We need your RSVP as soon as possible! You can make your reservation on our website, by visiting, by sending Laura Weiss an email at or by calling her at 452-8621.

Memorial Service for the Four Chaplains, February 10 at 4pm

On February 10, 2013 at 4 p.m. (doors open at 3:30 p.m.), American Legion Post 341 will be honoring the service and sacrifice of the Four Chaplains at a memorial service at the First Congregational United Church, 2900 9th Avenue South.

Aitz Chaim board member and retired Air Force airman Stephen Boyd will represent the Great Falls Jewish Community at the service.

On February 3, 1943 at 12:55 a.m., the US Army Transport Ship USAT Dorchester was struck by a torpedo from a German U-Boat while traveling to Greenland. Aboard were 902 servicemen, merchant seamen and civilians.

Through the pandemonium, according to those present, four Army chaplains brought hope in despair and light in darkness. Those chaplains were Lt. George L. Fox, Methodist; Lt. Alexander D. Goode, Jewish; Lt. John P. Washington, Roman Catholic; and Lt. Clark V. Poling, Dutch Reformed.

Quickly and quietly, the four chaplains spread out among the soldiers. There they tried to calm the frightened, tend the wounded and guide the disoriented toward safety.

“Witnesses of that terrible night remember hearing the four men offer prayers for the dying and encouragement for those who would live,” says Wyatt R. Fox, son of Reverend Fox.

One witness, Private William B. Bednar, found himself floating in oil-smeared water surrounded by dead bodies and debris. “I could hear men crying, pleading, praying,” Bednar recalls. “I could also hear the chaplains preaching courage. Their voices were the only thing that kept me going.”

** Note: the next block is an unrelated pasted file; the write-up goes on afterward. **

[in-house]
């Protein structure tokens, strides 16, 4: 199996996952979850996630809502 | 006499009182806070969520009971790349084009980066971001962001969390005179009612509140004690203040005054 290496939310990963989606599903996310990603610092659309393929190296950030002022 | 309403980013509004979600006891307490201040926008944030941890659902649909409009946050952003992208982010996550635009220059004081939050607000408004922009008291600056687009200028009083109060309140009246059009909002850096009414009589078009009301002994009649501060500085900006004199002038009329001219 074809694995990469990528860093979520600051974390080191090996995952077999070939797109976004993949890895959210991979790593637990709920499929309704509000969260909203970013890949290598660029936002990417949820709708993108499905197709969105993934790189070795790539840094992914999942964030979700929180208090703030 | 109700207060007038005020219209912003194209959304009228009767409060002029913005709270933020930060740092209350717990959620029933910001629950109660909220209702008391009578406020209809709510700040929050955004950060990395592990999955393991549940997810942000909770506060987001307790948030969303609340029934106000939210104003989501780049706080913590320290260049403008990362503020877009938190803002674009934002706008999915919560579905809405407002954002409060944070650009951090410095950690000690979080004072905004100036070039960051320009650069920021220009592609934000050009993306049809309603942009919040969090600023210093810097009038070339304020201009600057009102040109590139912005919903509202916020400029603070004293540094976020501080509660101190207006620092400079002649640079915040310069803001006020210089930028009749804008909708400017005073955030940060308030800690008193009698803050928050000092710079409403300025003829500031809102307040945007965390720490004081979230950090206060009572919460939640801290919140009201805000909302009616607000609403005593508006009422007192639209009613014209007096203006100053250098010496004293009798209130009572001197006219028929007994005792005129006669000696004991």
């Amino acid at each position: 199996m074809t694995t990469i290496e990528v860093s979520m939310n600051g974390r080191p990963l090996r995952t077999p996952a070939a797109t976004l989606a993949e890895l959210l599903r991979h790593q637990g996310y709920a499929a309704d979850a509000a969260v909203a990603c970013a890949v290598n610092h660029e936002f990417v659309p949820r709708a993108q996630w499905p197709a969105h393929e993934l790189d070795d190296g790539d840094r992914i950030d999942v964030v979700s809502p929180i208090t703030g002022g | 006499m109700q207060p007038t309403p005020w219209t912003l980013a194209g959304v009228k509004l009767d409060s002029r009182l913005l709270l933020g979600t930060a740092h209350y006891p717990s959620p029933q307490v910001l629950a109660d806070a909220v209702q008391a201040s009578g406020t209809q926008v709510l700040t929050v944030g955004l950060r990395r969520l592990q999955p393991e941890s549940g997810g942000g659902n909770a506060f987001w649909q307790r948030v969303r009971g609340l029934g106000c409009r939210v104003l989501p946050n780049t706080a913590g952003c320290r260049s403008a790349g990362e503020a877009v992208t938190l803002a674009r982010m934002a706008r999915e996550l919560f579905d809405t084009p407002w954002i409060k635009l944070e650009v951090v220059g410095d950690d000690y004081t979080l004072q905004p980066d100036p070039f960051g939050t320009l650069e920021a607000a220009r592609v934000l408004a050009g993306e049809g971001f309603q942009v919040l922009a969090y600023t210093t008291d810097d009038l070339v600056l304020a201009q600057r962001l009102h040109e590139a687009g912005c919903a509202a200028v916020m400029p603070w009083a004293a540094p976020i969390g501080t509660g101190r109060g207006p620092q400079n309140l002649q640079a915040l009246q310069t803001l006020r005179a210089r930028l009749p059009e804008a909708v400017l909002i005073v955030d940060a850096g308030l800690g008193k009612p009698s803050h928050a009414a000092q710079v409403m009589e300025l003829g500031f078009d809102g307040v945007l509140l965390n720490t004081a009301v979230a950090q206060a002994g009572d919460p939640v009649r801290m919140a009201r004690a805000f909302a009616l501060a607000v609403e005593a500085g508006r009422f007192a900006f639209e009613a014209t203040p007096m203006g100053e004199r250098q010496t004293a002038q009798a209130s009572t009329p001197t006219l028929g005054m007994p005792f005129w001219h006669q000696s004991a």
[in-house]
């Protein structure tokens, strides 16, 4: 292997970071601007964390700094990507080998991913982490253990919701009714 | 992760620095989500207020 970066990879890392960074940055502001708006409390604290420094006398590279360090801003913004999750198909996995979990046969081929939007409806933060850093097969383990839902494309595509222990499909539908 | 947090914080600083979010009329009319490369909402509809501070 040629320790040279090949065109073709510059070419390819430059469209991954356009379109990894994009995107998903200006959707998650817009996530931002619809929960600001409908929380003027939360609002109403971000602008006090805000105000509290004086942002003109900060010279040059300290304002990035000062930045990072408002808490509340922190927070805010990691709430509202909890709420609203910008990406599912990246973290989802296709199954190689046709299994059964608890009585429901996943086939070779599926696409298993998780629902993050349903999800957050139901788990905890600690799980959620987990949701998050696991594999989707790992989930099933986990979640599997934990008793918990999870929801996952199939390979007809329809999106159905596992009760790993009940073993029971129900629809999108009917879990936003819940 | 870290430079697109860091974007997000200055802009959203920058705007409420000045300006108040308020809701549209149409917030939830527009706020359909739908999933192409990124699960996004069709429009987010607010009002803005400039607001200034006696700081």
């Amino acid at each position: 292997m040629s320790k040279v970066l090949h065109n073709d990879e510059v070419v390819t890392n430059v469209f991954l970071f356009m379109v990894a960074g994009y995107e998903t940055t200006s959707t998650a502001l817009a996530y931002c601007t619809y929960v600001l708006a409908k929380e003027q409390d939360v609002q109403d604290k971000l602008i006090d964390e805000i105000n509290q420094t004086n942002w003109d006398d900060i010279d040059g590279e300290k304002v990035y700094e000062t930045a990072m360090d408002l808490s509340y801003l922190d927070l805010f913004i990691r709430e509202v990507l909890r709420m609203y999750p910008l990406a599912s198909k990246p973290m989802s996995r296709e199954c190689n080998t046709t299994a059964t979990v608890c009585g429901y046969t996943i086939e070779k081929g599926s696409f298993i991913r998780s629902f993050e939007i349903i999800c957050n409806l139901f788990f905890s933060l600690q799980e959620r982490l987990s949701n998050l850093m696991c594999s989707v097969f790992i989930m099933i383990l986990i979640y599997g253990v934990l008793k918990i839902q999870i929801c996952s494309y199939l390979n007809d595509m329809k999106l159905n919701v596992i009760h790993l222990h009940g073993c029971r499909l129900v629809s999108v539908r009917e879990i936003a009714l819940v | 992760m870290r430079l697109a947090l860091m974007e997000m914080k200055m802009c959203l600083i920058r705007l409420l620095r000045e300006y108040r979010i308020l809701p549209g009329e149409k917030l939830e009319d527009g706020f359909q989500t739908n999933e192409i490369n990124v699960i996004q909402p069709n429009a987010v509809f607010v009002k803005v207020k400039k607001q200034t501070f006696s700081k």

Another sailor, Petty Officer John J. Mahoney, tried to reenter his cabin but Rabbi Goode stopped him. Mahoney, concerned about the cold Arctic air, explained he had forgotten his gloves.

“Never mind,” Goode responded. “I have two pairs.” The rabbi then gave the petty officer his own gloves. In retrospect, Mahoney realized that Rabbi Goode was not conveniently carrying two pairs of gloves, and that the rabbi had decided not to leave the Dorchester.

By this time, most of the men were topside, and the chaplains opened a storage locker and began distributing life jackets. It was then that Engineer Grady Clark witnessed an astonishing sight.

When there were no more lifejackets in the storage room, the chaplains removed theirs and gave them to four frightened young men.

When giving their life jackets, Rabbi Goode did not call out for a Jew; Father Washington did not call out for a Catholic; nor did the Reverends Fox and Poling call out for a Protestant. They simply gave their life jackets to the next man in line.

As the ship went down, survivors in nearby rafts could see the four chaplains–arms linked and braced against the slanting deck. Their voices could also be heard offering prayers.

Of the 902 men aboard the USAT Dorchester, 672 died, leaving 230 survivors. When the news reached American shores, the nation was stunned by the magnitude of the tragedy and heroic conduct of the four chaplains.

information and text on the Four Chaplains can be found at

Four Chaplains stamp, 1948

Four Chaplains stamp, 1948 (Photo credit: Wikipedia)

Stained glass window, U. S. Pentagon, honoring...

Stained glass window, U. S. Pentagon, honoring the Four Chaplains, USAT Dorchester, 1943 (Photo credit: Wikipedia)